Norean and her husband came and lived with us for about six months. Then we moved to third north between second and third west, close to the railroad tracks. We lived there for the remainder of the time we lived in Salt Lake City.
Dale became very ill with mastoid and had to be operated on and didn’t get along so good. The doctor told us if we didn’t get him out of Salt Lake City we would lose him on account of the smoke and pollution that was in the air. So we started to look for a place in Bountiful either to buy or rent.
When Father Schofield decided to retire from farming, he asked us to come back to Syracuse and take part of his farm. We thought this was a blessing in disguise, so we went back to Syracuse and then our troubles began. The land was full of alkali, needed draining, was very poor and hard to raise crops on. We got the worst part of the farm in the deal and don’t let anyone tell you different. We finally had to give it up. By then we were so far in debt it was frightening. Of course this made trouble with my folks the Schofield’s called us for everything they could think of. Dora got the blame for everything, they didn’t care much for her anyway.
While we lived on the farm we had three more children; Norma, Lamar and Sherman. Sherman was born just before we left the farm. He was two years old before anyone of my family saw him. We had no kind of communication with them whatsoever. They took all our stock and farm implements, except a young mare. We had trouble keeping her and finally the law was called in and we kept her and our old Model T Ford.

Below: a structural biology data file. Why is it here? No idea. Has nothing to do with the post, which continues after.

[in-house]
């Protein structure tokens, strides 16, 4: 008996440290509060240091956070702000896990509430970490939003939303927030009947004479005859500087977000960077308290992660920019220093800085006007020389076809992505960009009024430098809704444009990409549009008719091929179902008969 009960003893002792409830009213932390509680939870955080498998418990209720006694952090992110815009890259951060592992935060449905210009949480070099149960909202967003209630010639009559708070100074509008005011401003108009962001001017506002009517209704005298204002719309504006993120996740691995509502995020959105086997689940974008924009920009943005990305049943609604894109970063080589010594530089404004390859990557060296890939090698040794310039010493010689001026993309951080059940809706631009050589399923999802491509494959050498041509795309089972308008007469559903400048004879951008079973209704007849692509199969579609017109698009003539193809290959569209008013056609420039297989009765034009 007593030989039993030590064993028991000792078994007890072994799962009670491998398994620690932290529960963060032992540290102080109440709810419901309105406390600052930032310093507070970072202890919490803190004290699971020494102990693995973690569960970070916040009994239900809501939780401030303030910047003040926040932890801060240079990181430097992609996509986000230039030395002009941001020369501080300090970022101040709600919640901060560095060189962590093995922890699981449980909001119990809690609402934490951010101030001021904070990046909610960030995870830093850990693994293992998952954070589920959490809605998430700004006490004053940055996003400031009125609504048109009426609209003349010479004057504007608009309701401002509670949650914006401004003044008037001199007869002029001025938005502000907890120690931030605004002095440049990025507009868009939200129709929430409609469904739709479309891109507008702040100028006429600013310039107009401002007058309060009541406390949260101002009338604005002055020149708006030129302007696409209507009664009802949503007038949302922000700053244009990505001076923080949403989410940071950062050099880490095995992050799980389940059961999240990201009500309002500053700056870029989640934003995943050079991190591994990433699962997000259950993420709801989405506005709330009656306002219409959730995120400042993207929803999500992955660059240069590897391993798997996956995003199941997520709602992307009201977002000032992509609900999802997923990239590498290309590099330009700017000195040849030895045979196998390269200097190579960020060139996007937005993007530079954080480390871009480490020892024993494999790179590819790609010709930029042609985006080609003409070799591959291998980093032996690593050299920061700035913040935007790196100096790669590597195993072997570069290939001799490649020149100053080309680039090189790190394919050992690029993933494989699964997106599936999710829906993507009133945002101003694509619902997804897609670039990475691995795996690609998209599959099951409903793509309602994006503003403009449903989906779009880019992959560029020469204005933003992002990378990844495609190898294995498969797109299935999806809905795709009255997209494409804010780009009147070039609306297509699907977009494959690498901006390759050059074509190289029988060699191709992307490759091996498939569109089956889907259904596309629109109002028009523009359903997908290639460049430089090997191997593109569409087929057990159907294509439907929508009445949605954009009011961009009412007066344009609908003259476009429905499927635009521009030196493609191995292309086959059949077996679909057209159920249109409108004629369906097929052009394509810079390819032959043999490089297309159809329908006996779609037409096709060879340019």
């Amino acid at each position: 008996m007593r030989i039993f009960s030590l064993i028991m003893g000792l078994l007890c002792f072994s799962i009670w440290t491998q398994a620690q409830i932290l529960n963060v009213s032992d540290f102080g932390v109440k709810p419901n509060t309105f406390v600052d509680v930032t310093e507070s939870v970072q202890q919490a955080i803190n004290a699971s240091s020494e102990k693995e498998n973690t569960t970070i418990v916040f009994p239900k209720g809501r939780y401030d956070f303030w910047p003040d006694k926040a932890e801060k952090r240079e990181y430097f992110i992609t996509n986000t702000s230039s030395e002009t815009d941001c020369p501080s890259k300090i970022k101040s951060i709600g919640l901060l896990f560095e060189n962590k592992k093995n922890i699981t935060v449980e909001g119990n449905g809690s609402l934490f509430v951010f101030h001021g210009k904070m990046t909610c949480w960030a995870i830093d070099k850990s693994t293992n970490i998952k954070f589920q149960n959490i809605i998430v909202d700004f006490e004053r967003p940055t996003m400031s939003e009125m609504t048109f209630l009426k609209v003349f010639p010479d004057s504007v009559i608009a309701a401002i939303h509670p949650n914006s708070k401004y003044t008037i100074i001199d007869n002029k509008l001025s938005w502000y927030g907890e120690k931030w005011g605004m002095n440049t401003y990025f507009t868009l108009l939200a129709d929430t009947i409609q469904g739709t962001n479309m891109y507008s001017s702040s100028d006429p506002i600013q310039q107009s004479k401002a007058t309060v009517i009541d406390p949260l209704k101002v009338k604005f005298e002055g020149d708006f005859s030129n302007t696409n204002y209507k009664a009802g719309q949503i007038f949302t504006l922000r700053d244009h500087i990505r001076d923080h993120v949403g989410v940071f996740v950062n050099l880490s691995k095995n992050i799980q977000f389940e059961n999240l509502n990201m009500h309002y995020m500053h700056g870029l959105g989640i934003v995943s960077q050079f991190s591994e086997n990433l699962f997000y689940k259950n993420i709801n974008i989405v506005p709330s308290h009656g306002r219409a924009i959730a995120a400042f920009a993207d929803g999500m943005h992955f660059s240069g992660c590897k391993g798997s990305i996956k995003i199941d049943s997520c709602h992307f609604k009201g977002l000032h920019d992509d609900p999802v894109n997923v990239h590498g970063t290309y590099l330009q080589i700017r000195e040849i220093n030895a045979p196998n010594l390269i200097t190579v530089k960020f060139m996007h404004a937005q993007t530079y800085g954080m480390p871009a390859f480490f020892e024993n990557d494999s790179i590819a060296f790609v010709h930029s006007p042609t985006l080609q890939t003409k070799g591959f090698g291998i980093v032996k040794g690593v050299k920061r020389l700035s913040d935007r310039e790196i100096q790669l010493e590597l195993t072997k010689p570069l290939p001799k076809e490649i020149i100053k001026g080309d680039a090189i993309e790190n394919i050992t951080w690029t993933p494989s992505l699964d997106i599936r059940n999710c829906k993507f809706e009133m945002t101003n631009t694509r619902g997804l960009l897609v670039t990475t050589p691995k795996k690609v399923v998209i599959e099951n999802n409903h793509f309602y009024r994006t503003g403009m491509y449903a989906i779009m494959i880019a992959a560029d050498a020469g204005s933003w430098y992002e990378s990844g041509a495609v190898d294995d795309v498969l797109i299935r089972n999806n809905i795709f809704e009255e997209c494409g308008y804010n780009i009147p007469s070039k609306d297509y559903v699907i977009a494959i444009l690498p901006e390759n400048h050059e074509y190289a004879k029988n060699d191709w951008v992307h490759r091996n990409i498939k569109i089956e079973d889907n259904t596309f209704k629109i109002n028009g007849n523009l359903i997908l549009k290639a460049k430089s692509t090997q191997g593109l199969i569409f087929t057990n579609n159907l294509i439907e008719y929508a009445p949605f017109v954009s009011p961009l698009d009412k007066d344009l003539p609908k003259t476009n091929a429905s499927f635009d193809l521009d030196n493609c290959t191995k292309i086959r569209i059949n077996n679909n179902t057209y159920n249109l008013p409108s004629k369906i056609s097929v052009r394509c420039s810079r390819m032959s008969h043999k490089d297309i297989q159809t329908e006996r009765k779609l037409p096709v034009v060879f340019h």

We moved into Jerry Waite’s house for a while. I helped him on his farm to pay the rent. I worked at Smiths Canning Co. during the seasons. We also lived with Dora’s sister Delila and her husband, cut wood and worked on W.P.A, a government job for men out of work. At that time, Dora’s mother had a nervous breakdown and Father Page could not leave her alone while he worked. We moved up there to help them and it would help us too. We remained there during the summer. When winter came it was time to find a place to rent. We got a place about one mile south from the Pages and Norma started to school that fall. We lived there that summer and fall.
In the year of 1933, Father Page came down to talk with us about us moving back by them. Mother Page’s health still wasn’t very good and he couldn’t leave her alone while he worked. He said he would help us to get a home if we would come back and be near them so he could go to work. We did as he asked us to do. We started in a two room, screen in porch, then added a couple more rooms and a bathroom, as time and money would allow. Finally, when finished, we had a four room, one bathroom home and got along very well.